E71 dump When Nokia lost the grip of the mobileIn my other ongoing life as a digital marketing director, I used to handle all of the marketing initiatives for Nokia in the Middle East & Africa, and although we parted ways as client and agency earlier on this year, I stuck to my E71 and N95 for a while. I am on a 5-year non-disclosure agreement, so make sure to stop me when I’ve said too much!

I wasn’t that faithful throughout. Although I’ve spent a monogamous relationship since I ever used a mobile phone back in ’94, I did, and for a short period of time, switch to an iPhone only to discover that the whole inexistent multi-tasking environment isn’t my cup of tea. So I went back to my E71 with my tail between my legs knowing for a fact that 40% of the mobile market share is their playground and being quite aware (and involved in marketing) of a lot of the services they were about to offer.

That was until I spent 2 months roaming outside of my hometown Dubai and got back with a phone bill that gave my CFO a mild (yet quite audible) heart-attack. An 18,000 AED ($4900) phone bill per month on data is a joke!

So I had to make the inevitable migration to BlackBerry and bought a Bold 9000. I hate the way the phone looks like. I hate the fact that there are limited apps. I hate how you sometimes wander amongst the apps trying to figure out why is that red light still flashing. I hate walking around aimlessly staring at the phone hoping it gives me something more than what it is. And I certainly hate being yet another BlackBerry user when I used to preach about how Nokia is the cream of the crop.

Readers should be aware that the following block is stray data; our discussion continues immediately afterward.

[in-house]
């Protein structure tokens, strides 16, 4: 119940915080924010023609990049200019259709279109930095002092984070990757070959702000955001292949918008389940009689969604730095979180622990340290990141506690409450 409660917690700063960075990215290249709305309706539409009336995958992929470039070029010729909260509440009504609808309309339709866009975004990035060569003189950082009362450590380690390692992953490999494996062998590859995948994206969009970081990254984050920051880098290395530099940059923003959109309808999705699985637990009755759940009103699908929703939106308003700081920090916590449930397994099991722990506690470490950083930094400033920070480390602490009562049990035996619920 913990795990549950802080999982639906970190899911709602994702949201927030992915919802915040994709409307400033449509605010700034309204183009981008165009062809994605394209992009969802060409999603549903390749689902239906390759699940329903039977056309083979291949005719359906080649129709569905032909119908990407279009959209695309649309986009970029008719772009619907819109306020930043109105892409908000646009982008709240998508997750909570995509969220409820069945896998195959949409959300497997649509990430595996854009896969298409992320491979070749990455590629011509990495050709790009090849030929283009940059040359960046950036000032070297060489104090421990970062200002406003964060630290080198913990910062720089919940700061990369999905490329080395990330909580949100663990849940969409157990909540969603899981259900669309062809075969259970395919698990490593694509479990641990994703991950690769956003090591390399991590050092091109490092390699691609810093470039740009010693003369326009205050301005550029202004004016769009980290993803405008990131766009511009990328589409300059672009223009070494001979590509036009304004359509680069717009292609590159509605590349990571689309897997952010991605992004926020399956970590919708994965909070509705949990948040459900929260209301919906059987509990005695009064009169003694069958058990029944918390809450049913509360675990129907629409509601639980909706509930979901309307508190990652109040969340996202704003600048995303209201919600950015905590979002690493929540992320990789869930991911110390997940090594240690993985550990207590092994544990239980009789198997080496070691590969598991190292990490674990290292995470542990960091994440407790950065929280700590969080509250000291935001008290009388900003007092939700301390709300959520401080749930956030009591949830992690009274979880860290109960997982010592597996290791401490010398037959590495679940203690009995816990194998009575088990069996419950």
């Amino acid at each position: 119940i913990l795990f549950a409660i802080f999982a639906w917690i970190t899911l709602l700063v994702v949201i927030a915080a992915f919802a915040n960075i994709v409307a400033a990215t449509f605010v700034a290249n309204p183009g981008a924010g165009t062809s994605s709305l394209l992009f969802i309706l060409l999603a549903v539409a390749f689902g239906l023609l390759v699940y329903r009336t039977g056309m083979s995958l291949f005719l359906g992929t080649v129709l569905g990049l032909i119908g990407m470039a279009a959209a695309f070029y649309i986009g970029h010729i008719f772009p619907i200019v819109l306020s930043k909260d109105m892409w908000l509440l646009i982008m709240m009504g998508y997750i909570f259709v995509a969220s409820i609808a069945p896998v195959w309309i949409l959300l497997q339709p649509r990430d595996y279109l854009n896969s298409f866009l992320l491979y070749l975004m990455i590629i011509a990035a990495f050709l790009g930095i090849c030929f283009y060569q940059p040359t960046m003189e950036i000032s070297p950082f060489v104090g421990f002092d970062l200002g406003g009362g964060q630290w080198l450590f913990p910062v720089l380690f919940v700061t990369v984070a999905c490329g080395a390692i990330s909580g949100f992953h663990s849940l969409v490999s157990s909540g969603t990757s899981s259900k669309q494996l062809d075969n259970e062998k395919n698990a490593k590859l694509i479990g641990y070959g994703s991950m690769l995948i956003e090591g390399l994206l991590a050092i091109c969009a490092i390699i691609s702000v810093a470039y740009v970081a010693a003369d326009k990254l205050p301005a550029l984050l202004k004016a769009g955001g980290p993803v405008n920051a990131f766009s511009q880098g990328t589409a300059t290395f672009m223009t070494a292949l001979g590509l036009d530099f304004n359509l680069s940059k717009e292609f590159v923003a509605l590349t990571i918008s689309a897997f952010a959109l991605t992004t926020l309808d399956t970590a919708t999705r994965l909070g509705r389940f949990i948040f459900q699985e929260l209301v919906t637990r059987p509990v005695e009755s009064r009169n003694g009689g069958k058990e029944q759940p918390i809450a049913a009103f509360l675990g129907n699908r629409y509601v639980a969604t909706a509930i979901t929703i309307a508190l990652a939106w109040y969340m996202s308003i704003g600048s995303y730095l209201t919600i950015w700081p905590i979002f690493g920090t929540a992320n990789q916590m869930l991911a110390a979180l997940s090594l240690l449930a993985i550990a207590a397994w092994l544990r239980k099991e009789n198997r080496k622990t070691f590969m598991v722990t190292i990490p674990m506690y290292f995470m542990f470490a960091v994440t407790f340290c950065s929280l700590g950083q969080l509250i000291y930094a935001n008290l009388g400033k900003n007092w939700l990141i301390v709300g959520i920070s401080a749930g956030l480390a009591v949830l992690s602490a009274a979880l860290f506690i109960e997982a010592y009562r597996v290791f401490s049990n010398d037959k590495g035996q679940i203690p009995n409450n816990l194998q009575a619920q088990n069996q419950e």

Why is it that the majority of the business community have switched to a BlackBerry and swear by it? The phone bill! I recall the first time I was on the phone with my service provider Etisalat (insert negative adjective here) and they were trying to explain to me that no matter what type of data connection I create on my BlackBerry, wherever I am in the world, I pay nothing above my subscription fee of AED 295 ($80) – tethering included! That was heaven! Guilt-free surfing and email from anywhere!

The Symbian platform is quite stable, customizable and is open-source! They’re also introducing Maemo and by far have the most user-friendly devices ever created.. I might have stats! Why are we cheering for Google Android when Nokia created such a platform 5 years ago? What is Nokia waiting for to realize that a good product and a great user experience is worthless if it doesn’t make any financial sense? How difficult is it to sign a deal with the operators and setup a real unlimited plan?

I find it hard to believe that a North-American manufacturer and service provider like RIM has managed to penetrate the Middle East while Nokia, a European leader with an overall market share of around 40% has still not managed to create a single proper data package with any operator aside from the usual ‘Buy a Nokia and get 2 months of data free’.. followed by an asterisk of course.

Time for the Finnish giant to shape up and get some deals signed!